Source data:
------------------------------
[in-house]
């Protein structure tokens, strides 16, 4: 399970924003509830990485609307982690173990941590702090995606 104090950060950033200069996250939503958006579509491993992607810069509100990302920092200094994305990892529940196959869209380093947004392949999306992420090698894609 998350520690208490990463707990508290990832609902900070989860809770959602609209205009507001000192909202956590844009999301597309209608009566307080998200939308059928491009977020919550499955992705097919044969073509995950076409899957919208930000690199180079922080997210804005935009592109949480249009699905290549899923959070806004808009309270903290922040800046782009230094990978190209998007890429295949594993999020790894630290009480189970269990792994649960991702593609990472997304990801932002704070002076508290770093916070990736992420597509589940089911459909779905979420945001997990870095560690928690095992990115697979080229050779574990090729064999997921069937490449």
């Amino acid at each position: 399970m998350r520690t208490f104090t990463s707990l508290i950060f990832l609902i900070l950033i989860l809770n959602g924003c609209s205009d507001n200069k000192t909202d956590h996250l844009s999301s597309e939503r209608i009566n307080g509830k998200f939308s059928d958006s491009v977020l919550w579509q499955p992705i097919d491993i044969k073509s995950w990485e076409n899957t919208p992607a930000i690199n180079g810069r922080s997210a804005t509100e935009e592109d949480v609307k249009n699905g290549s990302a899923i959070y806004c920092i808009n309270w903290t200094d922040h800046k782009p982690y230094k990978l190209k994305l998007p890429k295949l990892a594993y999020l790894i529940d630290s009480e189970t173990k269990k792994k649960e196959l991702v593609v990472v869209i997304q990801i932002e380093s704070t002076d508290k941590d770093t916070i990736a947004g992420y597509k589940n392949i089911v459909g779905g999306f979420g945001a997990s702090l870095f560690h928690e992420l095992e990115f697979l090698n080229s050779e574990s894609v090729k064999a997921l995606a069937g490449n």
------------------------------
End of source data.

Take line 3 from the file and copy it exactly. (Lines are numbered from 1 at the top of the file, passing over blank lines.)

């Amino acid at each position: 399970m998350r520690t208490f104090t990463s707990l508290i950060f990832l609902i900070l950033i989860l809770n959602g924003c609209s205009d507001n200069k000192t909202d956590h996250l844009s999301s597309e939503r209608i009566n307080g509830k998200f939308s059928d958006s491009v977020l919550w579509q499955p992705i097919d491993i044969k073509s995950w990485e076409n899957t919208p992607a930000i690199n180079g810069r922080s997210a804005t509100e935009e592109d949480v609307k249009n699905g290549s990302a899923i959070y806004c920092i808009n309270w903290t200094d922040h800046k782009p982690y230094k990978l190209k994305l998007p890429k295949l990892a594993y999020l790894i529940d630290s009480e189970t173990k269990k792994k649960e196959l991702v593609v990472v869209i997304q990801i932002e380093s704070t002076d508290k941590d770093t916070i990736a947004g992420y597509k589940n392949i089911v459909g779905g999306f979420g945001a997990s702090l870095f560690h928690e992420l095992e990115f697979l090698n080229s050779e574990s894609v090729k064999a997921l995606a069937g490449n």